In March 2017, the Trump administration began a policy of denying abortion to undocumented minors in its custody. Immigrant girls fought the government in court for the right to terminate their pregnancies. This is their story.

This article is part three of a series. See parts one and two for context.

In part one of this series, I told the story of Jane Doe. In part two, I did the same for Jane Roe, Poe, and Moe. But these were not the only girls to suffer under the Office of Refugee Resettlement’s abortion-denying policy. In this article, I will share the experiences of the girls without Jane names.


As director of ORR, Scott Lloyd implemented a variety of measures to discourage and prevent girls in his custody from getting abortions. These included:

  • Preventing pregnant minors from traveling to abortion appointments, even if they had a judicial bypass.
  • Forcing minors seeking abortions to visit crisis pregnancy centers, anti-abortion organizations that try to convince women to not get abortions, and undergo medically unnecessary ultrasounds.
  • Forcing minors seeking abortions to inform their families about their pregnancies and desire to terminate, or else ORR or shelter staff would do so for them.

According to the American Civil Liberties Union, at least 11 minors were subjected to ORR’s coercive tactics. In addition to the four Janes discussed in the previous articles in this series, court documents discuss the experiences of several other girls.

In August 2017, a pregnant unaccompanied minor who had requested an abortion while residing at a shelter in Arizona was taken to a crisis pregnancy center and given “spiritual counseling.” An email to ORR leadership claims she was offered the counseling and agreed to it, but given that she was seeking an abortion it is unlikely she would have agreed to receive anti-abortion counseling if she knew that was what it would really be. Additionally, she was made to participate in a “family session” in which her mother was informed of her pregnancy and desire for termination, despite the minor having expressed that she did not want her family to be notified.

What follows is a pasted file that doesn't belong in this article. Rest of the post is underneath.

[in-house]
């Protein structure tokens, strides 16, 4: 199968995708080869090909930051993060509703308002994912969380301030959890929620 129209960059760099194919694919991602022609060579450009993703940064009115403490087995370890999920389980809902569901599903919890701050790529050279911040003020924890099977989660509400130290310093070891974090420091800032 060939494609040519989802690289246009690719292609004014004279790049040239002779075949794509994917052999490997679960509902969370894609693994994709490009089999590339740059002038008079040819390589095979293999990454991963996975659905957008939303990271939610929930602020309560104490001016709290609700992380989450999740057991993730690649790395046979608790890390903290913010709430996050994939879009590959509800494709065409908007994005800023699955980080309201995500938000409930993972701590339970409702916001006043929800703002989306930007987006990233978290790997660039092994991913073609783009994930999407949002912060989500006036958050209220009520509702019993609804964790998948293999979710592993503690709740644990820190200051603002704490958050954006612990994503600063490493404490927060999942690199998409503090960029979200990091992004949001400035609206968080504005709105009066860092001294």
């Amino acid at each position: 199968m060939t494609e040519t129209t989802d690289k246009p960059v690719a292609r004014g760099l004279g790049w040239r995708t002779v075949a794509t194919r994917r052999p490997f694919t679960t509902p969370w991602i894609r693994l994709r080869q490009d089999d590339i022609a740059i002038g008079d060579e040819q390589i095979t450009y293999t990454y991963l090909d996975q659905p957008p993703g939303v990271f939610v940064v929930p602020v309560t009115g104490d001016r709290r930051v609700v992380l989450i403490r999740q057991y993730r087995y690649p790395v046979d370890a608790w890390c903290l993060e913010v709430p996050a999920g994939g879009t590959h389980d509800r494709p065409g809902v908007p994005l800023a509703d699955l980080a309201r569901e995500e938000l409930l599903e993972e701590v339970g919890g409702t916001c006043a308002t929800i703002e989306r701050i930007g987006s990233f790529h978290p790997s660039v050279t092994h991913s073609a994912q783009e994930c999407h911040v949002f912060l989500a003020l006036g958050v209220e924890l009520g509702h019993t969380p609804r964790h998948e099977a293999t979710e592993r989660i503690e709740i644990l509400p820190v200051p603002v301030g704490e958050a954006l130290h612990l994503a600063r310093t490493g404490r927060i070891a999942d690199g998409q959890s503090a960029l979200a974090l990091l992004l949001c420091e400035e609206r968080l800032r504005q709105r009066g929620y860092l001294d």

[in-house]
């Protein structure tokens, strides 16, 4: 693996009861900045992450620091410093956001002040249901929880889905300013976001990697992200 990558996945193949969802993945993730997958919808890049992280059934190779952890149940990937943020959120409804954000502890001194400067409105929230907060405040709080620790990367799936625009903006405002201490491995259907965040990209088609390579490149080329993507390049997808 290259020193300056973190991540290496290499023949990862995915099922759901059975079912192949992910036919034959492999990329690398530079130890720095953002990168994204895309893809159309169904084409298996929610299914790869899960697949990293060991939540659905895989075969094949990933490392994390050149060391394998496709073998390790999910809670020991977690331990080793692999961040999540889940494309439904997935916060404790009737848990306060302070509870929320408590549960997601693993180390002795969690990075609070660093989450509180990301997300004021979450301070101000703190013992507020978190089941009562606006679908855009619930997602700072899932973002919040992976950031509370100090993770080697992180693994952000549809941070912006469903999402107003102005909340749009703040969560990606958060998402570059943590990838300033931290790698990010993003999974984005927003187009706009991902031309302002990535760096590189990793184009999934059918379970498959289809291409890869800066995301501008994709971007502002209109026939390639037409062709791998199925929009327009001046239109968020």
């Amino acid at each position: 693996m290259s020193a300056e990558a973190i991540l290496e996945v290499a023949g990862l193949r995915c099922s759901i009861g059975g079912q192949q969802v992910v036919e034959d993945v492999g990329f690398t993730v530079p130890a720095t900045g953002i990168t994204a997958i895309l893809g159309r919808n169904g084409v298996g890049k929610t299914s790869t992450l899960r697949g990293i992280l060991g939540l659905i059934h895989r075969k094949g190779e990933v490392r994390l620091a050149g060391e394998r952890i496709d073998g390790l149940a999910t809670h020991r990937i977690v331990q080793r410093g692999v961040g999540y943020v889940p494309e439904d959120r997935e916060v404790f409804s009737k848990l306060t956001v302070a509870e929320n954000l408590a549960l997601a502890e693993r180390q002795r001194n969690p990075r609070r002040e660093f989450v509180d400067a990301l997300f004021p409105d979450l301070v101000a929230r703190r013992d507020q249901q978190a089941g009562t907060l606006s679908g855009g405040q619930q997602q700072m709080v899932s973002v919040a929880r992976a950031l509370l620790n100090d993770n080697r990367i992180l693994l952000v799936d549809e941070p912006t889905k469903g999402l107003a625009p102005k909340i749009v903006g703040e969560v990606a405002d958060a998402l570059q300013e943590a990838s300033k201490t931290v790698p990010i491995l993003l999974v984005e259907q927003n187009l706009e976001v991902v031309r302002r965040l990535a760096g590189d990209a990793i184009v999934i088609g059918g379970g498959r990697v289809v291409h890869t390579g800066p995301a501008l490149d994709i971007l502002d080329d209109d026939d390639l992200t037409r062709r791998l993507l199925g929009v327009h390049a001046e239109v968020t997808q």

Around September 2017, a pregnant minor at a shelter in California who was contemplating termination was sent for counseling at a Christian crisis pregnancy center, despite having indicated that she did not want to receive Christian services. Lloyd instructed staff at the shelter where she was being held to tell her parents about her pregnancy, despite the fact that she had refused to tell them herself and had not given consent for the staff to do so.

In October 2017, a pregnant minor in Texas had requested an abortion. Lloyd instructed she be taken for “options counseling” at a crisis pregnancy center. He also instructed that either she or the staff of the shelter where she was being held notify her parents of her pregnancy and desire to terminate, regardless of her wishes.

Lloyd even instructed shelter staff to inform minors’ families of their pregnancies and decisions to terminate in cases where such disclosures could lead to abuse. In addition to Jane Doe and Jane Poe, there was a girl in an Arizona shelter who obtained a judicial bypass because she was worried that if her parents found out about her abortion, her father would “retaliate” against her mother. She also feared if her potential sponsor (her brother) was told about the abortion, he would likely tell her father, putting her mother at risk of future retaliation. 

However, contrary to the girl’s wishes, the recommendation of her Child Advocate and both Arizona and federal law, ORR instructed shelter staff to tell her mother about the abortion. The staff were also instructed to tell the girl that, if she still wished to be sponsored by her brother, he would be told about the abortion as well. They did this knowing it could jeopardize her sponsorship.

When Johnathon White, ORR’s then-deputy director for children’s services, was asked in deposition if, given his background as a social worker, he thought it would be wise to notify a minor’s parents of her abortion decision against her wishes, he said no because it could create “additional harm or risk.”

On at least one occasion, Lloyd personally spoke on the phone to a minor seeking an abortion in order to “[give] her information about her various options regarding pregnancy.” In an email chain that appears to discuss this minor, Lloyd writes that “the unborn child is a child in our care.” He notes that the girl had mentioned suicide and her clinician described her demeanor as “obnoxious” and “sad.” He instructs that the clinician should “work to identify any pressures that might be leading her to desire termination.”